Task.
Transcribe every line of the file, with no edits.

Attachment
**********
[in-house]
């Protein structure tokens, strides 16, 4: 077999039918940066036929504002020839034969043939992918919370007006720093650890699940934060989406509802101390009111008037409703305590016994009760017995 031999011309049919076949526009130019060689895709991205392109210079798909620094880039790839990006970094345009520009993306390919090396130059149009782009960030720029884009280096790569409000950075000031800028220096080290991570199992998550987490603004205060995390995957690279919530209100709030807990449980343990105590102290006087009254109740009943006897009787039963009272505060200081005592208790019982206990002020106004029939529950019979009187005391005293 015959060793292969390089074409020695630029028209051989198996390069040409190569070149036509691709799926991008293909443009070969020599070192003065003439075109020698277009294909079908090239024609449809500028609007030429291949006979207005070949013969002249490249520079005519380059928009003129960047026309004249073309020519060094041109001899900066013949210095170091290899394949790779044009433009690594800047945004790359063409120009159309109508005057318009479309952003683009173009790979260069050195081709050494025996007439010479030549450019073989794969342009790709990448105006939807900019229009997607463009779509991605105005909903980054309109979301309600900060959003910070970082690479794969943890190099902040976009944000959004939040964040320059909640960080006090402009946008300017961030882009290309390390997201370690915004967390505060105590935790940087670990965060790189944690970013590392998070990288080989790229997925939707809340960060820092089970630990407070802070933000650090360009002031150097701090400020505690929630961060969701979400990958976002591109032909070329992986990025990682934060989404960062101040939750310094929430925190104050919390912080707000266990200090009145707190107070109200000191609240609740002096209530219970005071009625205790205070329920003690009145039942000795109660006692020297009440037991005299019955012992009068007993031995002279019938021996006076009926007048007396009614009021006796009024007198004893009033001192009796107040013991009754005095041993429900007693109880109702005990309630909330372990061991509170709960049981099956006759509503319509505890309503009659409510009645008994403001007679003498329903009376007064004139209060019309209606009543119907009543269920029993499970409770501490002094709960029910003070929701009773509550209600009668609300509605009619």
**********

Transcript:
[in-house]
């Protein structure tokens, strides 16, 4: 077999039918940066036929504002020839034969043939992918919370007006720093650890699940934060989406509802101390009111008037409703305590016994009760017995 031999011309049919076949526009130019060689895709991205392109210079798909620094880039790839990006970094345009520009993306390919090396130059149009782009960030720029884009280096790569409000950075000031800028220096080290991570199992998550987490603004205060995390995957690279919530209100709030807990449980343990105590102290006087009254109740009943006897009787039963009272505060200081005592208790019982206990002020106004029939529950019979009187005391005293 015959060793292969390089074409020695630029028209051989198996390069040409190569070149036509691709799926991008293909443009070969020599070192003065003439075109020698277009294909079908090239024609449809500028609007030429291949006979207005070949013969002249490249520079005519380059928009003129960047026309004249073309020519060094041109001899900066013949210095170091290899394949790779044009433009690594800047945004790359063409120009159309109508005057318009479309952003683009173009790979260069050195081709050494025996007439010479030549450019073989794969342009790709990448105006939807900019229009997607463009779509991605105005909903980054309109979301309600900060959003910070970082690479794969943890190099902040976009944000959004939040964040320059909640960080006090402009946008300017961030882009290309390390997201370690915004967390505060105590935790940087670990965060790189944690970013590392998070990288080989790229997925939707809340960060820092089970630990407070802070933000650090360009002031150097701090400020505690929630961060969701979400990958976002591109032909070329992986990025990682934060989404960062101040939750310094929430925190104050919390912080707000266990200090009145707190107070109200000191609240609740002096209530219970005071009625205790205070329920003690009145039942000795109660006692020297009440037991005299019955012992009068007993031995002279019938021996006076009926007048007396009614009021006796009024007198004893009033001192009796107040013991009754005095041993429900007693109880109702005990309630909330372990061991509170709960049981099956006759509503319509505890309503009659409510009645008994403001007679003498329903009376007064004139209060019309209606009543119907009543269920029993499970409770501490002094709960029910003070929701009773509550209600009668609300509605009619």